Central Weber Sewer Improvement District - Executive Summary
Executive Summary |
The main purpose of Central Weber Sewer Improvement District's (CWSID) Risk Management Plan (RMP) is to prevent releases of chlorine and sulfur dioxide that could expose district employees and the public. CWSID's RMP program includes:
1) Section 1 - an executive summary of CWSID's RMP;
2) Section 2 - an assessment of the potential impacts of a major chlorine or sulfur dioxide release;
3) Section 3 - a prevention program that details the intrinsic/extrinsic safeguards, control strategies and personnel procedures that are in place at the district; and
4) Section 4 - an emergency response plan that describes the districts response in the event of a major chlorine or sulfur dioxide release.
5) Section 5 - a copy of the completed RMP submittal form for submission to EPA.
CWSID realizes that a successful RMP program minimizes the risk of human injury and prevents economic loss. An effective RMP program minimizes risk by promoting a safer and more efficient waste water t
reatment operation through better process control and preventive maintenance. Also, a well thought out Emergency Response Plan will help reduce the impact of a chlorine or sulfur dioxide release.
This RMP program meets the requirements of the Environmental Protection Agency 40 CFR part 68, which applies to facilities with certain threshold quantities (TQ) of hazardous chemicals, including chlorine ( TQ 1,500 lbs) and sulfur dioxide (TQ 1,000 lbs). CWSID uses chlorine to disinfect waste water and also, although infrequently, uses sulfur dioxide to help reduce the residual chlorine levels in treated water. Therefore, CWSID may have up to 28,000 lbs (14 one-ton cylinders) of chlorine and up to 4,000 lbs (2 one-ton cylinders) of sulfur dioxide on-site.
It is CWSID's goal to provide a safe and cost effective way for treating wastewater generated by residents and businesses. Unfortunately, present treatment operations at CWSID require the use of chlorine and may, at times, require the us
e of sulfur dioxide as well. With respect for the potential hazards involved with using these chemicals CWSID has taken many steps to prevent their release.
CWSID has been using chlorine to disinfect waste water since it began operations in 1959. Since that time there has not been one significant release of chlorine or sulfur dioxide. No CWSID employees have ever been injured by a chlorine or sulfur dioxide release. Furthermore, no off-site or public receptors, human or animal, have been injured by an air release of chlorine or sulfur dioxide. During the last 40 years of treating wastewater, CWSID has never had a significant chemical accident of any kind.
Due to the highly automated and fault tolerant delivery system, the likelihood of even a minor release of chlorine or sulfur dioxide is very low. The entire delivery system, beginning at the one-ton cylinders and ending at the chlorine/sulfur dioxide injectors, is maintained under constant vacuum
pressure. This system automatically and instantaneously shuts down the flow of chlorine/sulfur dioxide in the event of a fault in the system. The robust one-ton cylinders that chlorine and sulfur dioxide are stored in and dispensed from undergo rigorous integrity tests and are routinely inspected and reconditioned. These integrity tests and preventive maintenance are performed by the chemical distributor. The specifications on a one-ton cylinder are provided at the end of this section.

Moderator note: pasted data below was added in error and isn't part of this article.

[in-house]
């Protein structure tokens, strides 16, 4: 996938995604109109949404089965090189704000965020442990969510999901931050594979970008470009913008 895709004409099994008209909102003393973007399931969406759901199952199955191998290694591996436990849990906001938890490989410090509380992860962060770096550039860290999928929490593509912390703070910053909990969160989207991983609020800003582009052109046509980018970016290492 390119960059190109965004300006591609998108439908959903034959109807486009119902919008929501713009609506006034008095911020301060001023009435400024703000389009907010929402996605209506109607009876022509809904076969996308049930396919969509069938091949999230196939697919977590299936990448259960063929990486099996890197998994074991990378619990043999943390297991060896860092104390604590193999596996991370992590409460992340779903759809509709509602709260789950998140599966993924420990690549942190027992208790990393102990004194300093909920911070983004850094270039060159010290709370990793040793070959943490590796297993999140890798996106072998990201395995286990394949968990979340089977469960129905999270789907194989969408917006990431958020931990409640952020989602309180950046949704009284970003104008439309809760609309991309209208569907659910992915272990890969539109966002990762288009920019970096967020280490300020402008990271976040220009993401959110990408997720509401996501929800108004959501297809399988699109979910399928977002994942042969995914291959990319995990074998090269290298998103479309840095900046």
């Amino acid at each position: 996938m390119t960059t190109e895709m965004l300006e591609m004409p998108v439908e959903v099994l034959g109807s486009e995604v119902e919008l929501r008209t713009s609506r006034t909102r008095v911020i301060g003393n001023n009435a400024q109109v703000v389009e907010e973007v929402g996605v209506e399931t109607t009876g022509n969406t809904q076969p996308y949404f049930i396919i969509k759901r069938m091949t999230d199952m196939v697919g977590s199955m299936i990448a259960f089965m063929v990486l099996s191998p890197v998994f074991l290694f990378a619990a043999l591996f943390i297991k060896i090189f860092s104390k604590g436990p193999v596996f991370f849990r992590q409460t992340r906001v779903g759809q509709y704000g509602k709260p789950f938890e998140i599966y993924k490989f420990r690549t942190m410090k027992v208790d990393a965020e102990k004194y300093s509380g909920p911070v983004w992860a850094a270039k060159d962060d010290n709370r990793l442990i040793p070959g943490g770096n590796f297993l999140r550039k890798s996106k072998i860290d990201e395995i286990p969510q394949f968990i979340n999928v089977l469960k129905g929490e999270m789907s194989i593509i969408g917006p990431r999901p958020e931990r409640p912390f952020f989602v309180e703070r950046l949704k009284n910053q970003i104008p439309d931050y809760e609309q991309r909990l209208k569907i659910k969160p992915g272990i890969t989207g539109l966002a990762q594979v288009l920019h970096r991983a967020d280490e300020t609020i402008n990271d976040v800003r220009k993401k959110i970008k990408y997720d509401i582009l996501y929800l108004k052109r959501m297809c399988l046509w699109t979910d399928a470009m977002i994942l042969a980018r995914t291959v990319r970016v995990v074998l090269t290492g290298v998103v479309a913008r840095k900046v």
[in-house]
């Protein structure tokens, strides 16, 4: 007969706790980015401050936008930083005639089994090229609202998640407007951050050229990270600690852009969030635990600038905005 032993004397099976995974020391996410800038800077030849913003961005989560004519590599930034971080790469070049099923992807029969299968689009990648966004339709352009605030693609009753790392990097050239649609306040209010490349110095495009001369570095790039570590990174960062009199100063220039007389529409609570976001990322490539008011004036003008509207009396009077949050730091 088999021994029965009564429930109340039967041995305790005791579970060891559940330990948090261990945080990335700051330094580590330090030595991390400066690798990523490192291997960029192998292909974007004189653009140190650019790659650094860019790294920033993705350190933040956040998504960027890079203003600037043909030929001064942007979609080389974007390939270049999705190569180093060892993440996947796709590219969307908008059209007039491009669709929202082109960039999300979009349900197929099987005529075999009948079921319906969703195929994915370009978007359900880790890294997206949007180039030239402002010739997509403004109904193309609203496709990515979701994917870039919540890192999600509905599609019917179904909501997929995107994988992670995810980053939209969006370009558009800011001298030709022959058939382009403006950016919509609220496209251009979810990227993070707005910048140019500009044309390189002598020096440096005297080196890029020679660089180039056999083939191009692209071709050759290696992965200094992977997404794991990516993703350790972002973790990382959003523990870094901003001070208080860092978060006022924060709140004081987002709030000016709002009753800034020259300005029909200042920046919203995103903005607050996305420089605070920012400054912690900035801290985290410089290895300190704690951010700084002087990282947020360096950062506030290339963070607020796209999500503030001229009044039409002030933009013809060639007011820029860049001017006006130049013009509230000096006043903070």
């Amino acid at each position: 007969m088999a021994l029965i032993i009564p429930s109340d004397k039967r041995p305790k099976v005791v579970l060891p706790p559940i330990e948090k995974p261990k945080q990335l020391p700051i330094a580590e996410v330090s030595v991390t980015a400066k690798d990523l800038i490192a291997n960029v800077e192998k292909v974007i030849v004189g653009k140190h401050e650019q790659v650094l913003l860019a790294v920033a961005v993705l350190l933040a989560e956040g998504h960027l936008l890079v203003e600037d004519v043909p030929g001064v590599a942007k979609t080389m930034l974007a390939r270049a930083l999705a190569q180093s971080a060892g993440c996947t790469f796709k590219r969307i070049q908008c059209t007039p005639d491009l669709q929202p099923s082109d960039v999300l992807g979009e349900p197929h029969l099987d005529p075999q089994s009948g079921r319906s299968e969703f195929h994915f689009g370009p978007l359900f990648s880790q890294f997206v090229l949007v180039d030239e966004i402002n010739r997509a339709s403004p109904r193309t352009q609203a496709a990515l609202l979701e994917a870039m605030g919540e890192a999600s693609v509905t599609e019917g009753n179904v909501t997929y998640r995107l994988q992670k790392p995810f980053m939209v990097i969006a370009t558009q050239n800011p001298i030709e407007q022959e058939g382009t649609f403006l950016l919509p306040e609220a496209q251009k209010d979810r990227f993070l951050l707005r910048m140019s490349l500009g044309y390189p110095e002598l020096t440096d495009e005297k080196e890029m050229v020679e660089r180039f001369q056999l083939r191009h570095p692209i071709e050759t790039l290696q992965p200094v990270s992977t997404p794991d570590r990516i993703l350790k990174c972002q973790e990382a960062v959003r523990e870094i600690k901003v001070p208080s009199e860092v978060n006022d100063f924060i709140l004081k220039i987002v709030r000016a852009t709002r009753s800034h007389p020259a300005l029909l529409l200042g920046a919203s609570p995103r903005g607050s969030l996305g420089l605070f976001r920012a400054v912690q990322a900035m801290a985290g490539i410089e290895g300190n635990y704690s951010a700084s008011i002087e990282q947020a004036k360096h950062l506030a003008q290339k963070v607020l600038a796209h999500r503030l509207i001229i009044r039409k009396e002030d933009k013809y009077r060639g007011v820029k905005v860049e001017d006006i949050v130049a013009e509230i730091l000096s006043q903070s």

No only are CWSID's chlorination and sulfonation systems engineered to be very fault tolerant, but they are also operated in a safe manner. CWSID is very pro-active in accident prevention and preventive maintenance of their chlorine equipment and associated controls, including:
routine upgrades, change-outs and rebuilding of disinfection delivery and storage equipment as recommended by equipment manufacturers,
frequent mechanical integrity inspections on equipment and intrinsic and extrinsic safet
y controls for processes, and
frequent inspections from outside contractors and safety advisors to insure that operator training and district operating procedures are efficiently established.
In the event of an emergency release of chlorine or sulfur dioxide, CWSID has highly trained operators both on-site and on call around the clock. These operators are certified by the state to safely operate the chlorination and sulfonation equipment. Moreover, these individuals receive frequent specific training for responding and managing chlorine/sulfur dioxide releases. CWSID operators are equipped and trained for chlorine/sulfur dioxide emergencies and coordinate emergency response activities with the local fire department.
CWSID's chlorination and sulfonation systems are engineered to be very fault tolerant and are operated in a safe manner. However, CWSID understands that extreme and unforeseeable events could potentially push these systems beyond what
they were designed to withstand. Therefore, as technology changes and different means of disinfection become practical solutions, CWSID will research and implement new equipment and processes to further reduce the hazards associated with the storage of chemicals that may harm district employees, the public or the environment.
As the District Manager of Central Weber Sewer Improvement District, I, the undersigned, certify that the following document is CWSID's Risk Management Program and describes our current operations and best efforts for preventing and planning for emergency releases of chlorine and sulfur dioxide. This program also meets the requirements of EPA's 40 CFR part 68.
____________________________________ Lance Wood, PE, District Manager - CWSID